During the 1970’s and 1980’s in Ireland the annual remembrance of those tens of thousands of Irish who gave their lives in the Great War was met with a kind of muted national indifference.
Certainly there was laying of wreaths and some elderly people would wear a poppy (before the poppy symbolism was hijacked by the British establishment in an effort to promote their own particular brand of nationalism).
But once the brief RTE television news report had been played the Irish people continued on without much acknowledgement of the anniversary, with younger people especially indifferent to what seemed like a quaint pre-independence ritual.
After all, the ‘real’ heroes of the Irish republic were the men of 1916, Pearse and Connolly, the men and women who had fought the War of Independence and the subsequent Civil War, deValera and Collins, plunging Ireland into a scarring divide that would hold the economically bankrupt country back for generations to come.
The Civil War divide still remains in Ireland, but it is very much on its last knees. At last a left-wing Labour movement has emerged (although not necessarily via the Labour Party). Incredibly that may even necessitate a union of the two former political enemies. Even twenty years ago this would have seemed like a fanciful proposition. It was just impossible to conceive that Fianna Fail and Fine Gael would form a coalition together. But now the electoral arithmetic makes that outcome a very real possibility.
What of the 50,000 who perished in the war? What is their legacy following the march of time.
Finally it seems that their sacrifice is being realized. It was in 1966 that Sean Lemass, the Irish Taoiseach who is credited with dragging the country into the developed economic world remarked:
‘In later years, it was common – and I also was guilty in this respect – to question the motives of those men who joined the new British armies formed at the outbreak of the war, but it must, in their honour and in fairness to their memory, be said that they were motivated by the highest purpose, and died in their tens of thousands in Flanders believing they were giving their lives in the cause of human liberty everywhere, not excluding Ireland.’
It would be nearly a half century though before an admiration, or at least an acknowledgement, of those Irish troops who joined the British army could co-exist with a similar admiration (even worship in many cases) of those men and women who had fought in the cause of Irish freedom in the ruins of the GPO on Easter Sunday in 1916, or in the fields of Ireland against the Black and Tans in 1921.
Why did they do it? Why did the Irish volunteer for the British Army?
The motivation of soldiers in any age, including today, who are often impervious to any criticism, such is the level of bombast in certain places, is rarely easy to grasp.
Many initially volunteered for the money. This was the Ireland of ‘Strumpet City’ and ‘The Lockout’. Jobs were very hard to find and when found, paid poorly. Poverty, especially in the main Irish cities of Dublin and Cork was extraordinary, even by modern day standards.
Today there are various definitions of poverty, the most often used in Ireland is that anyone with an income of 60% of the average national wage is ‘in poverty’. In the decade leading up to the great war such a definition would have been much more relevant. In modern Ireland the lack of a TV satellite dish is regarded as a symbol of poverty. Everything is relative.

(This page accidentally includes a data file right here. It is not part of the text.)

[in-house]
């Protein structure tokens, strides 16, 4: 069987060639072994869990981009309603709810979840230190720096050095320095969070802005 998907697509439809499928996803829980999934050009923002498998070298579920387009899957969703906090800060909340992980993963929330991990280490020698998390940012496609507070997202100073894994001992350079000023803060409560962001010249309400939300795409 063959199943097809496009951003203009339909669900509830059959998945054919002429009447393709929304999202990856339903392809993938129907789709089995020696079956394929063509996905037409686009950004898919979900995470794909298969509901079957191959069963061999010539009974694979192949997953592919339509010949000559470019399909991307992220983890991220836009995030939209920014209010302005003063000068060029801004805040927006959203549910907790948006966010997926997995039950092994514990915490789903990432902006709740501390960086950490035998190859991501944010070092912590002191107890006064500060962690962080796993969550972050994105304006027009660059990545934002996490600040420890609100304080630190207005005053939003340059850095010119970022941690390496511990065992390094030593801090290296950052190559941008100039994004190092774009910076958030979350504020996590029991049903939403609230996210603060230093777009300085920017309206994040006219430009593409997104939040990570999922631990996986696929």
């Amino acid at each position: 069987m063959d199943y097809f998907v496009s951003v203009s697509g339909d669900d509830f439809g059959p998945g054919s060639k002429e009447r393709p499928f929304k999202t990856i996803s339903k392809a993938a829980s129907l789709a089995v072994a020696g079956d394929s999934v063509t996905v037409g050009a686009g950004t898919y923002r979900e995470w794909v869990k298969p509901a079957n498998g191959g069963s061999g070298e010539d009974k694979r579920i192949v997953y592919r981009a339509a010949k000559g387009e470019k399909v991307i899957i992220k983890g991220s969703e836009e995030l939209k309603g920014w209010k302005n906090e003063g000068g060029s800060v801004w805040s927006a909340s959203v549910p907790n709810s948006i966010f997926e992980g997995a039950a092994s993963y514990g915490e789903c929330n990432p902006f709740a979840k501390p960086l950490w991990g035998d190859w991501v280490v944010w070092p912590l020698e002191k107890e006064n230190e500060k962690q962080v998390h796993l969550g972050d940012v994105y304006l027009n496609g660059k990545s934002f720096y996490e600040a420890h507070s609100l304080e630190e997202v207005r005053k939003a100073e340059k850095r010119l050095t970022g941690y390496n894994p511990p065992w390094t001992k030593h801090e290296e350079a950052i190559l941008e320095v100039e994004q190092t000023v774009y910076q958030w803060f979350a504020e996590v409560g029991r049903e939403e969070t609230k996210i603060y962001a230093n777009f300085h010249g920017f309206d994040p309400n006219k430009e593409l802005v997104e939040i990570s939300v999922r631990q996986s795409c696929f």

Most however, joined to represent their country and to fight for freedom. When the all but forgotten Irish nationalist John Redmond encouraged and even demanded that his Irish followers enlist in the British army to fight the German menace he did so in the hope that the service of the Irish would be remembered and rewarded. It is easy to look back now and lament at how naive he must have been.
Francis Ledwidge was an Irish volunteer who was to die in preparation of the Third battle of Ypres in 1917:
‘I joined the British Army because she stood between Ireland and an enemy of civilisation and I would not have her say that she defended us while we did nothing but pass resolutions.’
The stage was set in Ireland for another dramatic failure, as that what the Easter Rising was from a military standing. But the British over-reacted, executed the Irish rebel leaders. Their martyrdom ensured that the die was cast and the Irish journey to independence was unstoppable.
What might those Irish trapped in the blood-filled trenches of Belgium and France have thought now?
Francis Ledwidge again:
‘If someone were to tell me now that the Germans were coming in over our back wall, I wouldn’t lift a finger to stop them. They could come!’
Poelcapelle Cemetery in Flanders is the final resting place of Private John Condon who hailed from Waterford and was known as the ‘Boy Soldier’. He had worked as a bottler in Sullivan’s Bottling Stores in Waterford before, aged 13 years, he lied his way into the British army. He is recorded as the youngest military casualty of the first World War.
He died at the second battle of Ypres in May 1915, killed in action at Bellevarde Ridge on a day when ‘a strange greenish mist crept across from the enemy position, to attack the eyes and throat and burn out the lungs.’
So many Irish soldiers returned to their country with damage to their lungs from the poison they had breathed, many to suffer for decades with their injuries.
As many as 206,000 Irish soldiers served in the British army during the first world war.
Over 50,000 perished.
On this Remembrance Day nearly a century later should we not ask: Is Private John Condon any less of a martyr in the cause of Irish freedom than Pearse or Connolly?